ToArray() so that it’s obvious that’s what’s happening, but some folks like the ability to pass the sequence directly in.
The overloads with the
TResult generic parameter will retrieve all the results of those tasks, as an array. This is very convenient when you have multiple operations of a similar nature. For example, you can do two concurrent downloads as such:
This is also powerful when combined with LINQ. The code below will simultaneously download whatever urls are in the source sequence:
Task.WhenAny is similar to
Task.WhenAll, but instead of asynchronously waiting for all antecedent tasks to complete, it asynchronously waits for only one. It has a similar set of overloads:
TResult overloads serve the same purposes as they do for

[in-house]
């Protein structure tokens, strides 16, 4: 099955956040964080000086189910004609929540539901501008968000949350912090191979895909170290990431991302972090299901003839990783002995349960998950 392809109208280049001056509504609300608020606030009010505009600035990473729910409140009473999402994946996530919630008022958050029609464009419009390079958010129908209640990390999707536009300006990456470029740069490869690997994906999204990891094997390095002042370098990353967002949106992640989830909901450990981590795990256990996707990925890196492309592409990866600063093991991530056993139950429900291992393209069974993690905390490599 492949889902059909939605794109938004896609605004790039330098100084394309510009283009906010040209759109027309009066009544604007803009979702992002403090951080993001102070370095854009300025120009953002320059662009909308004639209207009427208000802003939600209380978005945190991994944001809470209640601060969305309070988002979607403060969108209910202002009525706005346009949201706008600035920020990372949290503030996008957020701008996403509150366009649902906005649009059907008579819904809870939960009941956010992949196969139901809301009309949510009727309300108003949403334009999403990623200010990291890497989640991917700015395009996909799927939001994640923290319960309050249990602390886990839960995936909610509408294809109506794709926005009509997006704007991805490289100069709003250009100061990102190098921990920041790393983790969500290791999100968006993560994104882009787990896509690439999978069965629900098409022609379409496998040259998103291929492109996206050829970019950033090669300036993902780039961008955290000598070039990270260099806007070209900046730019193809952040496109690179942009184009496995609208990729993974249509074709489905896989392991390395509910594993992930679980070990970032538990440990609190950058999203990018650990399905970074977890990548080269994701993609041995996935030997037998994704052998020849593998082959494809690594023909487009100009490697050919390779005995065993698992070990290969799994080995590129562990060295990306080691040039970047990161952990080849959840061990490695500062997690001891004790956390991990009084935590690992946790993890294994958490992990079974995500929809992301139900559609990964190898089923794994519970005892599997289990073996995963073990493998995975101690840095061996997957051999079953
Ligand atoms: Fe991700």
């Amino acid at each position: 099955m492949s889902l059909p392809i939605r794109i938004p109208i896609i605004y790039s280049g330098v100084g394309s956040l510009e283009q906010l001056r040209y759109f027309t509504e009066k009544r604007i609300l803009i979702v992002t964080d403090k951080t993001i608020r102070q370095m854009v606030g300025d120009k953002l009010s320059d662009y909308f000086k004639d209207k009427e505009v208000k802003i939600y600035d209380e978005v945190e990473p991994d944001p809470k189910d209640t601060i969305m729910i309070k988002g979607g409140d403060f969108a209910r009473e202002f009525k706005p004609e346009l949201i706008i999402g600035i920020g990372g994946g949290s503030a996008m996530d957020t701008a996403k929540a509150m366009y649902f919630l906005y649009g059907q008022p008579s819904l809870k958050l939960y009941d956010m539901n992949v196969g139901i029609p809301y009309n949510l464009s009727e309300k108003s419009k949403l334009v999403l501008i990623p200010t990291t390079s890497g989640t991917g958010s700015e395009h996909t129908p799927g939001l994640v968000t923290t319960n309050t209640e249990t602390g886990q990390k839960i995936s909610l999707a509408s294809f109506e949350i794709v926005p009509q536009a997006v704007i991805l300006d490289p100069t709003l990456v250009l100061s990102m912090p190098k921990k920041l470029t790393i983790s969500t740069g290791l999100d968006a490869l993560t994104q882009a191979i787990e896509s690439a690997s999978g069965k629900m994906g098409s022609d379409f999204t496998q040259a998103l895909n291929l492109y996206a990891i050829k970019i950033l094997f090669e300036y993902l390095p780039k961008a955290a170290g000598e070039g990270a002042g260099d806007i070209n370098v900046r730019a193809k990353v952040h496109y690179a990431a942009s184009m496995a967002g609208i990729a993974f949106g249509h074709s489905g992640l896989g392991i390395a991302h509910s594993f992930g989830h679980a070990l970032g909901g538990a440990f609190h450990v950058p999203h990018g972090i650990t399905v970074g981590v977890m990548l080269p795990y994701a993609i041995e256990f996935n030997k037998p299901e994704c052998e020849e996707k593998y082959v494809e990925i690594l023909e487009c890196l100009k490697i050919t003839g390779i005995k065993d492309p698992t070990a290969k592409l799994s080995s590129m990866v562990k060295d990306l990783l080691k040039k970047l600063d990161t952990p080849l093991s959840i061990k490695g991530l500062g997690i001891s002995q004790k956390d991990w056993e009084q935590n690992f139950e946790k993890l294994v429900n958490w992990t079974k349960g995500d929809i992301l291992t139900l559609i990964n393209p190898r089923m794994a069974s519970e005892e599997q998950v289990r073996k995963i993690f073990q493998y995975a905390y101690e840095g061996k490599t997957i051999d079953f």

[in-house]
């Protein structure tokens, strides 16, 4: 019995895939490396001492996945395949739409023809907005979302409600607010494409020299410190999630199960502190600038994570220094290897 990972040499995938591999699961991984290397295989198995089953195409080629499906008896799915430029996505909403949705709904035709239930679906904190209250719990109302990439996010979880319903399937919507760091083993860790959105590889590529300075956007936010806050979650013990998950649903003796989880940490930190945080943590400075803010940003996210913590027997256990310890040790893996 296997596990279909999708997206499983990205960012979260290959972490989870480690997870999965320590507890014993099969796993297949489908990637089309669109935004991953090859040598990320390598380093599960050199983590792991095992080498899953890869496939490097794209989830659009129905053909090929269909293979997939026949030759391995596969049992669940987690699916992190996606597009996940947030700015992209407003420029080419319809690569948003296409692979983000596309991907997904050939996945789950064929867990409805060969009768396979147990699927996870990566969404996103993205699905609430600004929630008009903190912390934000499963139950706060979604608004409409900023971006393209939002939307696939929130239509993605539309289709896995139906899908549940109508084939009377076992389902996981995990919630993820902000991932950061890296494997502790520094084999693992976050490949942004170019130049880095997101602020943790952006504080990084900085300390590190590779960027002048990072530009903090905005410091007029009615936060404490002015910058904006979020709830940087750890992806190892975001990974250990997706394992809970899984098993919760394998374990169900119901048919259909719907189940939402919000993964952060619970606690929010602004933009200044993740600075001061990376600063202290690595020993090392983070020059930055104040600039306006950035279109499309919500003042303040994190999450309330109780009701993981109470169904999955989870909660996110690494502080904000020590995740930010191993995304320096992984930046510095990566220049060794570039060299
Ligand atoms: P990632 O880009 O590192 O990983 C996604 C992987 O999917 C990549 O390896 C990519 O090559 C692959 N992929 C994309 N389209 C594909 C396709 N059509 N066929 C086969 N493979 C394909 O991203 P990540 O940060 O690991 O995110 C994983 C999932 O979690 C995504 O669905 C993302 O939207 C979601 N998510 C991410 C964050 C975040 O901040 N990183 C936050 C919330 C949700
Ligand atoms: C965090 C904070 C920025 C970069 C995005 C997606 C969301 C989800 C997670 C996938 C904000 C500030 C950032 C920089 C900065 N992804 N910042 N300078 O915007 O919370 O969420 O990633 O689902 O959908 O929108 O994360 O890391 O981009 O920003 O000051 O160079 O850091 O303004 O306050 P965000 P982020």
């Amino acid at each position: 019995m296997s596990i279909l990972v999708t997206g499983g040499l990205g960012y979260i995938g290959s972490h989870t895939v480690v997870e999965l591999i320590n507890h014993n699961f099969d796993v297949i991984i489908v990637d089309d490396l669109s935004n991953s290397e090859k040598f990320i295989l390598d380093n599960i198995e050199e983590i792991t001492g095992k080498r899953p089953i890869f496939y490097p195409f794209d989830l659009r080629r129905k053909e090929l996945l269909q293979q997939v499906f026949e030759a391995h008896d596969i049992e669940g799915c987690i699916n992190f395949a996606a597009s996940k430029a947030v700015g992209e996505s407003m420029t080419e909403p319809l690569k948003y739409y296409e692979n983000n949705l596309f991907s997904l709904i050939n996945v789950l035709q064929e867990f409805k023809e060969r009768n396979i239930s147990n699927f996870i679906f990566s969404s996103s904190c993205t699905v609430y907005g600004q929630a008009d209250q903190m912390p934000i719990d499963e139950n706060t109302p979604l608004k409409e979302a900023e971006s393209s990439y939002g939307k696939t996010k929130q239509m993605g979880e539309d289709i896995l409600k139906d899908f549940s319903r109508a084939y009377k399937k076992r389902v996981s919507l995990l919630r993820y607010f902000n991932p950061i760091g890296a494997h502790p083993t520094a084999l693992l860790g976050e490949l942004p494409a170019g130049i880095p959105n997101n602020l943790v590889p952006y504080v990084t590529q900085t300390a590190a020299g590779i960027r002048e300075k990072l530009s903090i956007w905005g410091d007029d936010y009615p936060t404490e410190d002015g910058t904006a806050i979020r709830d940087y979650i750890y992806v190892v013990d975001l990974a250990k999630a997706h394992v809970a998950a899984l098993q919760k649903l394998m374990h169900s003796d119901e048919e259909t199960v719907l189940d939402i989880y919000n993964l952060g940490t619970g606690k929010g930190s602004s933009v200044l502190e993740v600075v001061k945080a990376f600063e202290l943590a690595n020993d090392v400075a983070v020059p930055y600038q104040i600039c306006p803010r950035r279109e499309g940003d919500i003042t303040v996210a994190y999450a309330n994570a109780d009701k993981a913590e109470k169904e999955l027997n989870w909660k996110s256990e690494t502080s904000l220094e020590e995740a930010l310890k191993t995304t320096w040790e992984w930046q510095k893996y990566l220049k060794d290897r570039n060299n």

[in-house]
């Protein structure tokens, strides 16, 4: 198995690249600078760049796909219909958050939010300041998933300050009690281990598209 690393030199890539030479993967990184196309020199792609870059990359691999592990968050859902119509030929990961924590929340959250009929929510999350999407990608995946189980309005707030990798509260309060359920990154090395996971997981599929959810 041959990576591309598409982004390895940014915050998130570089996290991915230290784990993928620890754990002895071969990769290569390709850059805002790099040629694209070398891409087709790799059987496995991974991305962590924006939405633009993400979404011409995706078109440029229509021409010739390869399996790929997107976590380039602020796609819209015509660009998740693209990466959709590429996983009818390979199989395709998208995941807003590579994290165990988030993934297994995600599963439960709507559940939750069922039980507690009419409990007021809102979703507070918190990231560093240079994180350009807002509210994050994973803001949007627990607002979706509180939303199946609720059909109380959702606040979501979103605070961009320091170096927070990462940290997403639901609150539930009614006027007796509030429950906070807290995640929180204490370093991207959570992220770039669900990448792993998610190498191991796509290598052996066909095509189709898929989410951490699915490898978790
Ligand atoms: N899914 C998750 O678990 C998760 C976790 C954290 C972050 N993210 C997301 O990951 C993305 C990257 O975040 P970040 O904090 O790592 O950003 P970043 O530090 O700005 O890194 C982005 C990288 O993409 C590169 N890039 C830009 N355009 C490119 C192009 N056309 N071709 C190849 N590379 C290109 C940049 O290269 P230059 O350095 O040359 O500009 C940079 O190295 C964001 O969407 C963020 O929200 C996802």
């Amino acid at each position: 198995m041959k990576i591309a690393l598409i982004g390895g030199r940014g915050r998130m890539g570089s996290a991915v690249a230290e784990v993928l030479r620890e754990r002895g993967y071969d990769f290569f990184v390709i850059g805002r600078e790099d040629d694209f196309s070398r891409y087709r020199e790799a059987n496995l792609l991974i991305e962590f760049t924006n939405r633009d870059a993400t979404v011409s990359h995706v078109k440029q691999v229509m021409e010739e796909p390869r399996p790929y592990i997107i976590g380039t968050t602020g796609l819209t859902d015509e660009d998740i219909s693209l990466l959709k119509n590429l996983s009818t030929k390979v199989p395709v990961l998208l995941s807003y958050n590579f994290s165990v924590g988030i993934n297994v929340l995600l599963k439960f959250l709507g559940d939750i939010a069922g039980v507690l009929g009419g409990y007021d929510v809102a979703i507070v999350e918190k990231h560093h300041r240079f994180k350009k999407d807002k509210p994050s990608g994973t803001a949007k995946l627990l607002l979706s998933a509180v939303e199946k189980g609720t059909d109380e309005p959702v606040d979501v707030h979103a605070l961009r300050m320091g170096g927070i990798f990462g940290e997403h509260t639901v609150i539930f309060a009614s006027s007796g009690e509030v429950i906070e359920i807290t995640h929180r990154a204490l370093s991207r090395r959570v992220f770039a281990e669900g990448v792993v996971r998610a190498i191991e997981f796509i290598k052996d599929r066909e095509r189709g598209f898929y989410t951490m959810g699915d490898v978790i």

WhenAll. However, the return type of
WhenAny is interesting.
WhenAny returns a task that is completed when any of the antecedent tasks complete. The result of that task is the antecedent task that completed.
This means that applying a single
await to a call to
WhenAny will give you the task that completed. This allows you to do things like do two operations at the same time and see which finishes first:
Usually, when you use
WhenAny, you actually don’t care about the tasks that don’t complete first. That is, only the results of the first task are important. In this scenario, you can make use of the rare but legal “double await”:
If you find the “double await” confusing, just break it out and specify the types. The code above is the same as:
I do recommend using
await to retrieve the results of the completed task. In this case, it might seem that
await is supurfluous, since we know that the task is already completed. However,
await is still better than
await will not wrap exceptions inside an